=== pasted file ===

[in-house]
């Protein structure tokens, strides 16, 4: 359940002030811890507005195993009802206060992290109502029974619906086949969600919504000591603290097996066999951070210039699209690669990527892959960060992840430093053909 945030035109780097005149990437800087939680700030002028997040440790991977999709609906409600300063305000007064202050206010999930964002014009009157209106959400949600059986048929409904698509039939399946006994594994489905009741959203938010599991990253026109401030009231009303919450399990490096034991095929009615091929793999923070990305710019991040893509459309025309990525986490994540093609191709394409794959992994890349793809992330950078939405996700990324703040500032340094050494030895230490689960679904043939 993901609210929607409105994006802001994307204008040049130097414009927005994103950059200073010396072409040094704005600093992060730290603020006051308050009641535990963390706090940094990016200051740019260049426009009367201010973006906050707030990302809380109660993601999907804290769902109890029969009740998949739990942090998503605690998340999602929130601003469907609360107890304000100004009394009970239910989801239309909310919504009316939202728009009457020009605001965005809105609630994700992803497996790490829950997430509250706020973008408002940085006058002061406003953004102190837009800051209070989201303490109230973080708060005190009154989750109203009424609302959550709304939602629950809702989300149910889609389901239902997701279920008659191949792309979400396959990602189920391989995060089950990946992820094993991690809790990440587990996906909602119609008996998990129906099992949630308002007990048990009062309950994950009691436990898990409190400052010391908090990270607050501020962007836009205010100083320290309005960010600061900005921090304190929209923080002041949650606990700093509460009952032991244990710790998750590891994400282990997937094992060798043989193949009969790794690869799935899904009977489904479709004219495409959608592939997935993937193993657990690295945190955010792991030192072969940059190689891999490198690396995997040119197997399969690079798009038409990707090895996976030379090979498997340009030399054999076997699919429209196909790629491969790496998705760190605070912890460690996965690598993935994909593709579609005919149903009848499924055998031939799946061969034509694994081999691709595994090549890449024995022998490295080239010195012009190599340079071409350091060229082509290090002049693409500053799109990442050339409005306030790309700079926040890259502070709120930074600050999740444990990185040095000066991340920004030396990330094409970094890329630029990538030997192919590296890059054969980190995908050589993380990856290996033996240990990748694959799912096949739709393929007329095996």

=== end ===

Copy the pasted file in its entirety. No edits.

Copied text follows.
[in-house]
């Protein structure tokens, strides 16, 4: 359940002030811890507005195993009802206060992290109502029974619906086949969600919504000591603290097996066999951070210039699209690669990527892959960060992840430093053909 945030035109780097005149990437800087939680700030002028997040440790991977999709609906409600300063305000007064202050206010999930964002014009009157209106959400949600059986048929409904698509039939399946006994594994489905009741959203938010599991990253026109401030009231009303919450399990490096034991095929009615091929793999923070990305710019991040893509459309025309990525986490994540093609191709394409794959992994890349793809992330950078939405996700990324703040500032340094050494030895230490689960679904043939 993901609210929607409105994006802001994307204008040049130097414009927005994103950059200073010396072409040094704005600093992060730290603020006051308050009641535990963390706090940094990016200051740019260049426009009367201010973006906050707030990302809380109660993601999907804290769902109890029969009740998949739990942090998503605690998340999602929130601003469907609360107890304000100004009394009970239910989801239309909310919504009316939202728009009457020009605001965005809105609630994700992803497996790490829950997430509250706020973008408002940085006058002061406003953004102190837009800051209070989201303490109230973080708060005190009154989750109203009424609302959550709304939602629950809702989300149910889609389901239902997701279920008659191949792309979400396959990602189920391989995060089950990946992820094993991690809790990440587990996906909602119609008996998990129906099992949630308002007990048990009062309950994950009691436990898990409190400052010391908090990270607050501020962007836009205010100083320290309005960010600061900005921090304190929209923080002041949650606990700093509460009952032991244990710790998750590891994400282990997937094992060798043989193949009969790794690869799935899904009977489904479709004219495409959608592939997935993937193993657990690295945190955010792991030192072969940059190689891999490198690396995997040119197997399969690079798009038409990707090895996976030379090979498997340009030399054999076997699919429209196909790629491969790496998705760190605070912890460690996965690598993935994909593709579609005919149903009848499924055998031939799946061969034509694994081999691709595994090549890449024995022998490295080239010195012009190599340079071409350091060229082509290090002049693409500053799109990442050339409005306030790309700079926040890259502070709120930074600050999740444990990185040095000066991340920004030396990330094409970094890329630029990538030997192919590296890059054969980190995908050589993380990856290996033996240990990748694959799912096949739709393929007329095996």